Monday, March 4, 2013

American Brutus: John Wilkes Booth Honed His Acting While At Philadelphia's Arch Street Theatre

Edward Colimore at the Philadelphia Inquirer reports on Lincoln assassin John Wilkes Booth's time in Philadelphia.

At Philadelphia's old Arch Street Theatre, he was a "great hit," the newspaper said.

His energetic performances in plays such as Richard III and The Marble Heart drew large crowds. And his dashing good looks - some called him "the handsomest man in America" - made him an instant heartthrob, the matinee idol of his day.

"The audience was very enthusiastic, the ladies joining in the applause," The Inquirer wrote of one appearance.

Before John Wilkes Booth assassinated Abraham Lincoln, he was a well-known stage star warmly embraced by a city where he had strong ties to his famous thespian family.

With so much attention focused on the 16th president through Civil War sesquicentennial events, new books, the Steven Spielberg movie Lincoln, and record viewership for the National Geographic Channel's Killing Lincoln, Booth is again drawing an audience, historians say.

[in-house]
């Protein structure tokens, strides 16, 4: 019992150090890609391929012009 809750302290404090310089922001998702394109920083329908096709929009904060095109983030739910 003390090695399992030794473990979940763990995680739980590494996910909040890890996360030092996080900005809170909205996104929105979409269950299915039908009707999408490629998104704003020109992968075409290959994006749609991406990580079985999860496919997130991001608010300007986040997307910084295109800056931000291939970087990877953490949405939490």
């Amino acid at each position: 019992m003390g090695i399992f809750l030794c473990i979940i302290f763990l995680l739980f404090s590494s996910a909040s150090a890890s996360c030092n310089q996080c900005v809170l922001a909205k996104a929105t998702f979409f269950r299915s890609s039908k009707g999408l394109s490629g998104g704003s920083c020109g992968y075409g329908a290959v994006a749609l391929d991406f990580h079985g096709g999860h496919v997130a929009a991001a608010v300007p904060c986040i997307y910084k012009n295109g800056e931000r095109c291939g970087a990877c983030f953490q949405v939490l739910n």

From March 2 to 14, 150 years ago, he appeared in several plays at the Arch, including The Merchant of Venice and The Apostate. It was the last time Booth performed in Philadelphia.

You can read the rest of the story via the below link:

1 comment:

  1. A great book to read on this subject is "American Brutus: John Wilkes Booth and the Lincoln Conspiracies" by Michael Kauffman.